American Criminal Justice System is a Civil Rights Crisis

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The last few months have issued several potent reminders that racism still pervades our criminal justice system, as even some prominent and powerful American black leaders publicly professed that they had to warn their young sons about police profiling.

There is still a sizable group of Americans that say that there is no more racism. They point to our Black president (who is actually half-Black), and note that Blacks aren’t being hanged anymore. But as Blacks and other minority groups know first-hand, there is indeed still racism.

In some cases, it has simply taken a disguised form. For instance, if you are a minority student, it is likely that your teacher assumes your grades won’t be as high as your white counterparts. He or she won’t say it to your face- that kind of blatant racism in no longer as acceptable as it once was. That it is not acceptable to say, however, doesn’t mean it is not thought. And if it’s thought, it’s likely to have an influence on how that teacher grades minority students.

There are some cases in which blatant racism is still allowed, but hushed up in public. Though this racism is more visible, the taboo of verbalizing it allows some White people to escape knowledge of it’s presence. It also allows those who are the perpetrators of it to deny its presence.

The unfortunate result of all this is people not realizing how bad racism still is, especially in the criminal justice system.

The article cited above offers hard data on what goes on in our justice system, hopefully educating and prompting all of society to have more dialogue about racism and its present-day impacts.


The United States imprisons a larger percentage of its black population than South Africa did at the height of apartheid.

Black men born in the United States in 2001 have a one in three chance of being incarcerated at some point in their lifetime, according to Department of Justice statistics.

The New York Police Department city made more stops of young black men in 2011 than there are young black men in the city!

Blacks are four times as likely to be arrested for marijuana than whites, even though they use the drug at similar rates, according to an analysis of federal data by the American Civil Liberties Union published earlier this year.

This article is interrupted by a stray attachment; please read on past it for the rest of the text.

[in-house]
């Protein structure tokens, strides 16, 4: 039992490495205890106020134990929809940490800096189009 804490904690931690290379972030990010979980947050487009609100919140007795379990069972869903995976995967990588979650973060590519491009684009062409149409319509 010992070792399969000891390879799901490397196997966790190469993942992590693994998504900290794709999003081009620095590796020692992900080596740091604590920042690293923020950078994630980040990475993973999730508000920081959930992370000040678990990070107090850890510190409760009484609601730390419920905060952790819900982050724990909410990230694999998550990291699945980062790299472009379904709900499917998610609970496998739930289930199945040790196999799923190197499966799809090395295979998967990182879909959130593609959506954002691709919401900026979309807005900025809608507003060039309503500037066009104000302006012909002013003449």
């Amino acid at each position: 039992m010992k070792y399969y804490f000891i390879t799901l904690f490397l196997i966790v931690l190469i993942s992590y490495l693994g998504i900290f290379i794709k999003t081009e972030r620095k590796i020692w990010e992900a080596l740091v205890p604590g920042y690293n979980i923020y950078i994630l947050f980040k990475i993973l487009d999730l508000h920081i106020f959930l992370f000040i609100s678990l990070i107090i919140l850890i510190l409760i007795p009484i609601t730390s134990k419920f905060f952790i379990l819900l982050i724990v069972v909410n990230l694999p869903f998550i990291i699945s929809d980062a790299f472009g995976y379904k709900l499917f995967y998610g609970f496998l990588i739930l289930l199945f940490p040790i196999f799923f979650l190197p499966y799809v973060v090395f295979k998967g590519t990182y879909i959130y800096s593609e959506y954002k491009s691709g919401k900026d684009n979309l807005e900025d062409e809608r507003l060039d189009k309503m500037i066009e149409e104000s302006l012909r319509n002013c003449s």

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15 thoughts on “American Criminal Justice System is a Civil Rights Crisis

    • I used the term “half-Black” only to demonstrate my point that while we did elect a non-White president, he might not have been voted for if both his parents had been Black. So, even his election brings up the uncomfortable possibility that racism isn’t “done” just because he was elected, though his election obviously represents tremendous progress.

      But thank you for pointing out your concern with the term. Being half-Black doesn’t necessarily translate into a completely different experience than what other Black people go through.

  1. Barak Obama is very literally an African-American. Further, were he to put on jeans, a hoodie, or jacket and maybe a baseball cap, and sneakers, and take a wrong turn down the wrong street at the wrong time, he could get shot by cops as easily as any other Black man in America.
    Also, the entire subject of mixed-blood African Americans is a very sensitive one, and must be handled as such: it brings up the issue of why most African-Americans are, in fact, of mixed heritage. Wide-spread rape of Black women by white men during slavery and long after, and the subsequent very sensitive issue of light skin, “good” hair, etc, that continue to haunt the African-American community are subjects best left to thoughtful commentaries – not sort of tossed out into articles on other, tangentally-related topics.
    I’m not meaning to be disrespectful, but am speaking from my heart about what I know.
    Claire M. O’B.

    • I’m not claiming to be an expert on the issue of mixed background in the Black community. I am Black, so I am looking at this from my experience of being Black and observing how White society views what they consider “mixed race.”

      I think there are important differences between how White/European American society views people of mixed race and how Black people feel about the issue. Even within the Black community, there are differences in attitudes on this issue. I was just trying to tease out those differences, not disrespect anyone. It is a very complex issue that, as you said, has a deep historical context.

      I hope I didn’t disrespect you. If I did, I’m sorry.

  2. Oh, no! You didn’t disrespect me. Although I have Black family members, I am white. I think it’s best for me, as a white person, to bow out of an issue that, as you correctly point out, is complex within the African-American community. My views are much more appropriately directed to other whites; I shouldn’t presume to burden a Black person with something about which they know far more than myself.
    I’m sure you are going to be a great journalist – and believe me, journalism needs you!
    Big Mouth O’Brien

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